A female photographed at Lower Seletar Dam on 16 Dec 2016 by Yip Peng Sun was our second record. Our only other record (also a female) was reported at Changi Coast by Tan Gim Cheong on 21 Nov 2007.

We would like to thanks the following observers for submitting their records for review: Robin Arnold, Frankie Cheong, Alfred Chia, Lau Jia Sheng, Vincent Lao, See Toh Yew Wai, Alvin Seng, Keita Sin, Tay Wei Kuan, Daniel Wee, Francis Yap and Yip Peng Sun. Thanks to Daniel Wee, Rob Arnold and Tay Wei Kuan for the use of their photos. Thanks are also due to my fellow committee members for their expertise in the deliberation process: Alfred Chia, Kenneth Kee, Lim Kim Chuah, Lim Kim Keang, Alan Owyong, Dr Frank Rheindt, Tan Gim Cheong and Yong Ding Li.

Andersen, M.J., P.A. Hoster, C.E Filardi, and R.G. Moyle. 2015. Phylogeny of the monarch flycatchers reveals extensive paraphyly and novel relationships within a major Australo-Pacific radiation. Molecular Phylogenetics and Evolution 67: 336–347.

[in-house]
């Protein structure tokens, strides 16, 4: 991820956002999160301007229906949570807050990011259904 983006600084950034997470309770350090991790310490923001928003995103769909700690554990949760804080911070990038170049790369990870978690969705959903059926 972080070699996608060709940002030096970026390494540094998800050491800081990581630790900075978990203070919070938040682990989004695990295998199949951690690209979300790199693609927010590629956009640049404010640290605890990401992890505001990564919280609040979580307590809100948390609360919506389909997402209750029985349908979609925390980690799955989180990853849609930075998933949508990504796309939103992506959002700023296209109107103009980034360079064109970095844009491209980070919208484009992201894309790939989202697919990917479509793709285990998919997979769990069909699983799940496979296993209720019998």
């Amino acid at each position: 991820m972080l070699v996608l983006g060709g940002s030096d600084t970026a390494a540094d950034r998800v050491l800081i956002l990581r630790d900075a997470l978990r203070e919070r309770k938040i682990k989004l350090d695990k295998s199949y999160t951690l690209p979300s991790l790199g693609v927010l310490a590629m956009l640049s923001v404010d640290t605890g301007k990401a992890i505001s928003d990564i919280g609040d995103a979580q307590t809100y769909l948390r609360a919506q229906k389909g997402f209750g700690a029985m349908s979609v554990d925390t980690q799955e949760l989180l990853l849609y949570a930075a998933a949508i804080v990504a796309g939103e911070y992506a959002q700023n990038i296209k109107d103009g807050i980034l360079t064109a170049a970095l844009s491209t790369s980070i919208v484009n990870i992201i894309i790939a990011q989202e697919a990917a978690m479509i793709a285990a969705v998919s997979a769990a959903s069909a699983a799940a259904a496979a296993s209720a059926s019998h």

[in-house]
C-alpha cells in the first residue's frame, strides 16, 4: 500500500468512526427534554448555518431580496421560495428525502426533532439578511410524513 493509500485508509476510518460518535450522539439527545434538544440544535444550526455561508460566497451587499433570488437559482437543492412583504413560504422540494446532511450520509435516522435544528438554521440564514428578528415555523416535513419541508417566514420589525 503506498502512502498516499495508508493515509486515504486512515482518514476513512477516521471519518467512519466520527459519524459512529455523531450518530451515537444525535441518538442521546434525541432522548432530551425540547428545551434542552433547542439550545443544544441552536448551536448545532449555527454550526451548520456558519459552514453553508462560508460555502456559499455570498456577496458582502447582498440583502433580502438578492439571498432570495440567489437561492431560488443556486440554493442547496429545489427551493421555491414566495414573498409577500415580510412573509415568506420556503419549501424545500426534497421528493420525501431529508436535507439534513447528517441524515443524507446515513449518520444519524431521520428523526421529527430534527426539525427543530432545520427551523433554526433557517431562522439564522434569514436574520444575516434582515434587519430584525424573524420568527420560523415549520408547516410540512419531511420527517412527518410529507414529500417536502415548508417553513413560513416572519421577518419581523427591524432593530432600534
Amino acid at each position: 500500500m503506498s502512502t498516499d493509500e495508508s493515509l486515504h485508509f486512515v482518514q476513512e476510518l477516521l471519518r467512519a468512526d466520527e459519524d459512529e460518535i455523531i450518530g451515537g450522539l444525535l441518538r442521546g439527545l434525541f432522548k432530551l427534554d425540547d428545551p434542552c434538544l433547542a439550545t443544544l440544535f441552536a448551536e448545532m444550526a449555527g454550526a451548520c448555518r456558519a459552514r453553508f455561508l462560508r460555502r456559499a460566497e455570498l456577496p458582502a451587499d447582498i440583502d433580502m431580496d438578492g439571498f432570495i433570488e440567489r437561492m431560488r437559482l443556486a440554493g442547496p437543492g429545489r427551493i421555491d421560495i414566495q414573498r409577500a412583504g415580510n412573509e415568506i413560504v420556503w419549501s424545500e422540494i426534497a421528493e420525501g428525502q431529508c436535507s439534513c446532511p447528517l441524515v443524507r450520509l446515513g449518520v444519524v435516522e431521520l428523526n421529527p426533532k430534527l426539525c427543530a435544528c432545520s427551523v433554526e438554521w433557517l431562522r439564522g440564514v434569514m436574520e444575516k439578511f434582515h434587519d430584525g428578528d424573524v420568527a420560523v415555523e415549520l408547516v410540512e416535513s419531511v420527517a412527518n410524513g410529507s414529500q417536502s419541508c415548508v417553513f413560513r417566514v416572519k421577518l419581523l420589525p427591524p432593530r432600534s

Fabre, P.-H., M. Irestedt, J. Fjeldså, R. Bristol, J.J. Groombridge, M. Irham, and K.A. Jønsson. 2012. Dynamic colonization exchanges between continents and islands drive diversification in paradise-flycatchers (Terpsiphone, Monarchidae). Journal of Biogeography 39: 1900-1918.
Leader, P. & Carey, G. (2012). Zappey’s Flycatcher Cyanoptila cumatilis, a forgotten Chinese breeding endemic. Forktail 28: 121-8.
Lim, K.S. (2009). The avifauna of Singapore. Nature Society (Singapore), Singapore.

Singapore Bird Report-November 2017


Goh Cheng Teng 2

Only our second record, the female Narcissus Flycatcher taken at Dairy Farm NP on 29th by Goh Cheng Teng showing the mottled breast and the brownish upper-tailed coverts.